Thousands Left Stranded at Istanbul Airport After Heavy Snowfall Prompts Flight Cancellations

© REUTERS / UMIT BEKTASStranded passengers wait for their flights at Istanbul airport, which is suspending flights due to heavy snowfall, in Istanbul, Turkey January 25, 2022.
Stranded passengers wait for their flights at Istanbul airport, which is suspending flights due to heavy snowfall, in Istanbul, Turkey January 25, 2022.  - Sputnik International, 1920, 26.01.2022
Turkey’s largest city recently got hit by unusual and heavy snowfall, bringing flight and road transportation to a complete halt that ultimately left thousands of travelers temporarily stranded. The weekend’s weather has also been affecting other parts of the eastern Mediterranean, trapping drivers on Athen’s roads.
Turkey’s Istanbul Airport was forced to shut down due to snowfall and blizzards, causing passengers to take to Twitter to air out their grievances and voice their frustrations at the airport and Turkish Airlines.
Videos posted to Twitter show passengers chanting, “We need hotel” and walking in circles. Passengers also tweeted, stressing that they had been stranded for over 30 hours at the airport without food or water from the airport’s staff. Chants were met with Turkish police who were briefly deployed to the scene.
The snow began hitting Istanbul on Sunday, but it wasn’t until Monday that the airport began to announce a suspension of flights through Tuesday morning - the same day authorities in the area started shutting down roads, shopping malls, and food delivery services. Nonessential government officials were also told to stay home.
However, it was later determined that the airport’s suspension of flights would be extended until midnight on Wednesday while the airport’s staff and crew made efforts to clear the accumulated 16 inches of snow from their runways.
The heavy snowfall saw Antalya, a city located on Turkey’s coast, experience its first snowfall in 29 years. In other parts of Istanbul, up to 31 inches of snow fell, stranding drivers and motorists who were then forced to either sleep in their vehicles or else abandon them altogether.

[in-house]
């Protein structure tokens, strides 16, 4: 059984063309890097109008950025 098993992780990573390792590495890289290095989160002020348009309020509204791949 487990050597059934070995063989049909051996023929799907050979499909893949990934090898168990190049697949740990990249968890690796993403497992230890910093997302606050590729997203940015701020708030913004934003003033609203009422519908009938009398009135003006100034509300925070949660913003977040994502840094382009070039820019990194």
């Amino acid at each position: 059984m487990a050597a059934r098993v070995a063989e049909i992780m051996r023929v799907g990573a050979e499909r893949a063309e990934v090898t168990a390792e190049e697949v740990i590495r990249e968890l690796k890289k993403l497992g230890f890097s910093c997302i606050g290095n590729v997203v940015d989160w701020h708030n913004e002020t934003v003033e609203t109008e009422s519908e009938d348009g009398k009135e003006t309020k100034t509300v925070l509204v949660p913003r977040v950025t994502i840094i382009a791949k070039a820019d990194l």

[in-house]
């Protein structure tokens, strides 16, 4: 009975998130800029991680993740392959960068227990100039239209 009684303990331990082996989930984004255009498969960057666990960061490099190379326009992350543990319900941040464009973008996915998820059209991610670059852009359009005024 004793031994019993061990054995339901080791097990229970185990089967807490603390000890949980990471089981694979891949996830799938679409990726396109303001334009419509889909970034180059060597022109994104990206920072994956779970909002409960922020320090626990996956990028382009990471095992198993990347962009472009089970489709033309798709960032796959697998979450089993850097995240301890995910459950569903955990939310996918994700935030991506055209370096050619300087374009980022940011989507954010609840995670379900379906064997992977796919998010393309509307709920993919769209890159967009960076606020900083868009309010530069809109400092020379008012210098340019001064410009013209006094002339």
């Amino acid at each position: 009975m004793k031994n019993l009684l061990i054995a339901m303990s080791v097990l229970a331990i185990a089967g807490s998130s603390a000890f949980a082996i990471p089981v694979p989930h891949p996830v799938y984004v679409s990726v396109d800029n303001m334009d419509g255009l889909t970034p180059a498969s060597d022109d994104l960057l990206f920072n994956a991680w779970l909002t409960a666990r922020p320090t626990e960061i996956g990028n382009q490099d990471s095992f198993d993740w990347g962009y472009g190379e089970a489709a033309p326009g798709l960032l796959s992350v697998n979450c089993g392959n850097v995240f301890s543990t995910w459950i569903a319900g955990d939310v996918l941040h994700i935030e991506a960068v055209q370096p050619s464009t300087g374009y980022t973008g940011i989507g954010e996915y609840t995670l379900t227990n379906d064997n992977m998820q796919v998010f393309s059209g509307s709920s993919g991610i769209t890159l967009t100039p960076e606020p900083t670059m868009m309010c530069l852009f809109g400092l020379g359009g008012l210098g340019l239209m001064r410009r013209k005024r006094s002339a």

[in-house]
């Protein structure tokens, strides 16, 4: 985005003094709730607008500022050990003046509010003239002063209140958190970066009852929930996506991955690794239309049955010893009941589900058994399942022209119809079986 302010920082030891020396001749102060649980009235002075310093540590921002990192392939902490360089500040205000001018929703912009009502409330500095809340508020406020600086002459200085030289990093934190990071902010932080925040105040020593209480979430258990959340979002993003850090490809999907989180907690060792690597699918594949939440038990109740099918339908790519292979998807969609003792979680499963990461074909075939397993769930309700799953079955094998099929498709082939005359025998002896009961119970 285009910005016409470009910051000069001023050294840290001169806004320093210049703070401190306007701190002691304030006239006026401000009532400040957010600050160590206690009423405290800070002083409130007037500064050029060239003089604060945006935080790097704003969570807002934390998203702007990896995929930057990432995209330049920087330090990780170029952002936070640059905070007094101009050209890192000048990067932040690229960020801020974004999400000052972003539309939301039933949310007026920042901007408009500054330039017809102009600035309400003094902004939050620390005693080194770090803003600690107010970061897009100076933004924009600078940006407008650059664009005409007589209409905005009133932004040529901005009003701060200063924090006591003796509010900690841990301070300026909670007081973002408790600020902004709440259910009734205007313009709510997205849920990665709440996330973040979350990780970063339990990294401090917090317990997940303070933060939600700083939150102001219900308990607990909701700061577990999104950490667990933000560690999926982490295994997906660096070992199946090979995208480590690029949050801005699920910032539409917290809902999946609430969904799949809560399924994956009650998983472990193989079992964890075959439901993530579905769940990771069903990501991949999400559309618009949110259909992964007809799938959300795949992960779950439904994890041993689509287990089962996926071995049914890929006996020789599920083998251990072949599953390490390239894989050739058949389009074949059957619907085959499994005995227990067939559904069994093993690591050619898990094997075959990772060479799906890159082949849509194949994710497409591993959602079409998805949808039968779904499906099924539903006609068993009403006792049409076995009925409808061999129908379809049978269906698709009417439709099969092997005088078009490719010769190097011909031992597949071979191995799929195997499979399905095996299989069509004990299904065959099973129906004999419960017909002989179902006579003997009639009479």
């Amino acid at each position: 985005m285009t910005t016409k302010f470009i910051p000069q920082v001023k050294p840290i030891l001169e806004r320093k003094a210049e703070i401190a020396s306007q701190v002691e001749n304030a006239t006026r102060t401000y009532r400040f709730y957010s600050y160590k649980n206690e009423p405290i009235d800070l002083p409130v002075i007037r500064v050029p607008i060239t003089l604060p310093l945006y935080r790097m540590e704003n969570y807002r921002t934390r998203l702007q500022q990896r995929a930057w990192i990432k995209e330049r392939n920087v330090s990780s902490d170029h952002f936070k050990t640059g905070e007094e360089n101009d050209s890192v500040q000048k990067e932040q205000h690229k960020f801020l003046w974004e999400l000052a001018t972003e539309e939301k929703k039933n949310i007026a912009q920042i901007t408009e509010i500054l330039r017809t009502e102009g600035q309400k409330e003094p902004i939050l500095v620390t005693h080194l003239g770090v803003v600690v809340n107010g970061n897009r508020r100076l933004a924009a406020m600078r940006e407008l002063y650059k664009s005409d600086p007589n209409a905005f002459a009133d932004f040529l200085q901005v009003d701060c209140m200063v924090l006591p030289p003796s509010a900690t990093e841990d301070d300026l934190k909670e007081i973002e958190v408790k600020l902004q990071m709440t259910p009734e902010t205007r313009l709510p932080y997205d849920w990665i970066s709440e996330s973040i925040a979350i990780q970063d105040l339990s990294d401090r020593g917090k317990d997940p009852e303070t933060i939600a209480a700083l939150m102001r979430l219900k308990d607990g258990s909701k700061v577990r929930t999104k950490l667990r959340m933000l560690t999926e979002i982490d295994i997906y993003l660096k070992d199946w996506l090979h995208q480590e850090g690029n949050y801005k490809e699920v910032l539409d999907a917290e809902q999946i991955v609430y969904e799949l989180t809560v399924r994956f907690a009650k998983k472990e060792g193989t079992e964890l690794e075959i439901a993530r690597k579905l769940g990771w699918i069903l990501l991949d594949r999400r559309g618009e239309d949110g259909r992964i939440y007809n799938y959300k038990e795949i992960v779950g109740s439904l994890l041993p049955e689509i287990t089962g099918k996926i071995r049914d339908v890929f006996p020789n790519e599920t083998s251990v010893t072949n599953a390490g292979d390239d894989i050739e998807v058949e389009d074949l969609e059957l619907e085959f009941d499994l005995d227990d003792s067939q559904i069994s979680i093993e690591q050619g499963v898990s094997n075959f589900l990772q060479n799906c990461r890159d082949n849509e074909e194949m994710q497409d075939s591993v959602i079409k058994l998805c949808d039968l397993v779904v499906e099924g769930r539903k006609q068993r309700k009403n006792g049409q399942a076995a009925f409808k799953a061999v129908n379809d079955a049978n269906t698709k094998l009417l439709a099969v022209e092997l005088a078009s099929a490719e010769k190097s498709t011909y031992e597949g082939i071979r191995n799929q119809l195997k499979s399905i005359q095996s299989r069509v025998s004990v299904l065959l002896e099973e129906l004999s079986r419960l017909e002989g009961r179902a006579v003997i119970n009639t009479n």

Highways and roads reopened on Tuesday afternoon, according to an announcement from Transportation and Infrastructure Minister Adil Karaismailoglu on Twitter.
By Tuesday, the airport tweeted that they were giving stranded passengers free Wi-Fi access, 27,500 lunch boxes, and 3,600 blankets at no cost. The airport’s spokesperson Seyda Yilmaz spoke to The Washington Post in a Tuesday phone interview and relayed that the situation was “under control.” In response to passengers’ demanding hotels, she said the responsibility to provide hotels fell under the authority of each passenger’s airline, not the airport.
Istanbul Airport is supposed to become the world’s largest international airport once its construction is completed, which would make it the largest infrastructure project Turkey has yet to take on.
Athens struggled with the impacted weather, as well, with more than 3,500 people having to be rescued on Monday, but with about 300 drivers forced to sleep in their cars overnight on the Attiki Odos motorway. The storm, which is named Elpida, will persist until Wednesday.
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